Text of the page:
I know, I know... It's been WAY too long since my last post, but sometimes life distracts you. However, I did manage to read a FABULOUS book over the past week (Thanks to my mom, who sent it to me in a care package.), and I am delighted to be able to share it with you now. What do they always say... better late than never?
Anyway, I was walking to the bus in downtown Chicago yesterday, near the Clark and Division El stop, heading towards my dentist appointment, when an overwhelming feeling of grime hit me. The entire city felt grimy: the weather was grimy, the air was grimy, the streets were thoroughly grimy and the people were even grimy. I felt instantly dirty the minute I ascended from the El station. (Not that I hadn't felt dirty on the El as well, but I usually feel an immense sense of relief once outside. Yesterday I didn't.) I had spent the weekend at my roommate's parents' homes in Woodstock, Ill., so the contrast between the fresh country air there and the dull city air here was stark. However, the entire mood reminded me instantly of the book I had just finished reading, one that had transported me to late 15th century Florence, where the streets are also grimy.
The Birth of Venus by Sarah Dunant is a novel, but it beautifully combines the history of Florence during the Renaissance with the story of young and vibrant Alessandra Cecchi's life. (Yes, I did automatically feel connected to this heroine because, well, we do share the same name.) Alessandra is coming of age during a conflicting time in Italy's history: art is flourishing, yet the Roman Catholic church is desperately trying to fight what it considers to be an increase in sin and debauchery. True, Florence is full of a seedy dark underbelly, in which murder, sodomy (a word that appears frequently in this book) and prostitution reign. Alessandra, while an extremely pious girl, is inherently drawn towards the art world, her fingers itching to paint despite the fact that it is forbidden for ladies to pursue a career in the arts.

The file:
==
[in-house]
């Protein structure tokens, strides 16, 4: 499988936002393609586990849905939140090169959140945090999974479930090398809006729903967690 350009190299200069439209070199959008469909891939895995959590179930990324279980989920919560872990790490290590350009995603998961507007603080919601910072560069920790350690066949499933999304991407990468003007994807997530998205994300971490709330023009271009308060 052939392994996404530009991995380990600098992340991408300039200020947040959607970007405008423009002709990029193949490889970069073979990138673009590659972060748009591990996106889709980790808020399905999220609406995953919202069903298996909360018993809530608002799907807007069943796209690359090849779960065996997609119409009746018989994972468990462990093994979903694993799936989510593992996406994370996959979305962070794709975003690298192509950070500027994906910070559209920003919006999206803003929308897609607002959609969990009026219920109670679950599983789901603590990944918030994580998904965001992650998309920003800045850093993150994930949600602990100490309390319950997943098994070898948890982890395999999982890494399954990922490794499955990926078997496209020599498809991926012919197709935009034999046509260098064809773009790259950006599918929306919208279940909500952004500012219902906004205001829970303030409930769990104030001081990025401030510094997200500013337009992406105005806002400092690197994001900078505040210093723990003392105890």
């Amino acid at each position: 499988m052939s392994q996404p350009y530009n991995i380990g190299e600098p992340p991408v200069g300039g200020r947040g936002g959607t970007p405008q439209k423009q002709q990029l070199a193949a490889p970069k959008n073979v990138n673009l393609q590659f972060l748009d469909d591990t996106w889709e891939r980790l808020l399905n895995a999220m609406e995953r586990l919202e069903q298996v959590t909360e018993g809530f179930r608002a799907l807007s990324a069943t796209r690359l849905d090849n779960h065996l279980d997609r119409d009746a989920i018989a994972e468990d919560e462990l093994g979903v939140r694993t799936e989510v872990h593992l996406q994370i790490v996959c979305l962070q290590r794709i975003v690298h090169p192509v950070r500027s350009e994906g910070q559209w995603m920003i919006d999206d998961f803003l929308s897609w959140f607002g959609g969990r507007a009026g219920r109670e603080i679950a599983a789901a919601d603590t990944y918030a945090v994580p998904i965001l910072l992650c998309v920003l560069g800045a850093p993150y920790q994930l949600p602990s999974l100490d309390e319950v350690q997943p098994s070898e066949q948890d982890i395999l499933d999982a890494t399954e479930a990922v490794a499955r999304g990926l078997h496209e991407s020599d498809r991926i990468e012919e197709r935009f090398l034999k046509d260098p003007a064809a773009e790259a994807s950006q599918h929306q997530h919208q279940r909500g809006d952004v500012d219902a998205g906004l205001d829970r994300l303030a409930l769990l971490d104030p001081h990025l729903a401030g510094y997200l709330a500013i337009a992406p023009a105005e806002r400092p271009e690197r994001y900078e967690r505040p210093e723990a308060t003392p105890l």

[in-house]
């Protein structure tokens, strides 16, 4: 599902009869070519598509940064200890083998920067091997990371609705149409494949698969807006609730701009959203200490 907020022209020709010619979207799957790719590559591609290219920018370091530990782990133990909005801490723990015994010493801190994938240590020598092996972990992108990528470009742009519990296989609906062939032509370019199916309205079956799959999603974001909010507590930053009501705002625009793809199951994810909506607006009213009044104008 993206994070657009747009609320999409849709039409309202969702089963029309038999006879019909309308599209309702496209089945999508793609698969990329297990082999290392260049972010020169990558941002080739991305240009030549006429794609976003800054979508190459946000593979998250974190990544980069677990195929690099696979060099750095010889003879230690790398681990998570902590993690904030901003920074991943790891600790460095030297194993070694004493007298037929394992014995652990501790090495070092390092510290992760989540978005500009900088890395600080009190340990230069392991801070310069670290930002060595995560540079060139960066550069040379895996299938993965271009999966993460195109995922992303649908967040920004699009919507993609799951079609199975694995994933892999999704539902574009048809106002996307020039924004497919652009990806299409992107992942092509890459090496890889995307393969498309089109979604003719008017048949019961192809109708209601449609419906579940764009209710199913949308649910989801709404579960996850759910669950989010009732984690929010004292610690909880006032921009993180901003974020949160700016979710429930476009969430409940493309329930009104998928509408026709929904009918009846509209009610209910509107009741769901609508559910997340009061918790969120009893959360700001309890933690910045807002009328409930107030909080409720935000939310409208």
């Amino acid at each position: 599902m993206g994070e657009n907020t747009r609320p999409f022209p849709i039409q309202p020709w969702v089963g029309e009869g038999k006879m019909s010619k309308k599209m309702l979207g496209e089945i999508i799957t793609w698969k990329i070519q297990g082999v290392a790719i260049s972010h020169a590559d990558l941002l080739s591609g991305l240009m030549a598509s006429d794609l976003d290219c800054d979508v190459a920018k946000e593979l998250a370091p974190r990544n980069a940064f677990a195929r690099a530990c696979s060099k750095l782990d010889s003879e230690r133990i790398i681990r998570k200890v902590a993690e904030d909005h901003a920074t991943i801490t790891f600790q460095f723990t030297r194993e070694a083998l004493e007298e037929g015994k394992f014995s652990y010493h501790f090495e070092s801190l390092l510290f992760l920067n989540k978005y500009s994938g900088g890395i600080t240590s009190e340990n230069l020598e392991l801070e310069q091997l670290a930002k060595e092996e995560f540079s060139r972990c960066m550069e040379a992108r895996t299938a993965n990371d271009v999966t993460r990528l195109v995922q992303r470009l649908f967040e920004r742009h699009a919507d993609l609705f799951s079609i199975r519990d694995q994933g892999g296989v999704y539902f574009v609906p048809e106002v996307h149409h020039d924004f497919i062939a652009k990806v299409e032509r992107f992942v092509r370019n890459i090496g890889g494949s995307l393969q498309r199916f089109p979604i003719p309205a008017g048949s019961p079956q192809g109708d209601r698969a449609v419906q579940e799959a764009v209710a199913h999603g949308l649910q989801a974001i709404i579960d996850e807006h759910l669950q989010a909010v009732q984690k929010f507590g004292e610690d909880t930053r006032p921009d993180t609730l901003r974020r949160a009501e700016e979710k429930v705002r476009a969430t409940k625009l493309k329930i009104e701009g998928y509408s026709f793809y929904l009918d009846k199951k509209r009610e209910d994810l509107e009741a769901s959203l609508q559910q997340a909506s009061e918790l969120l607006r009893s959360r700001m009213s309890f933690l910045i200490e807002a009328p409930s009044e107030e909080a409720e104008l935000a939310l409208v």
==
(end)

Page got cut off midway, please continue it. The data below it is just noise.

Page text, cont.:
However, with the help of her bold yet loving African attendant and best friend, Alessandra is able to draw in secret. When a young and mysterious artist is hired by her father to paint the family chapel, Alessandra feels a window of opportunity may be opening for her, yet her entire world is thrown apart with the French invasion of Florence. She chooses the fate of marriage over confinement to a convent, and she finds married to a man who, while kind, has a secret darker than she can ever imagine. While the fight between the corrupt members of the church and the Medici supporters wages in the streets, Alessandra fights her own battle within... And she cannot seem to forget the cat eyes of the painter, staring into her soul like no other has before.
The Birth of Venus is full of history, intrigue, mystery, art and, of course, a little romance. However, the main focus of this novel is the role women played in Renaissance art and what impact they could have had had they been able to pursue their passions openly. Alessandra is a wonderful narrarator and heroine, and her character is one that will surely stick with me for some time to come, as will this story.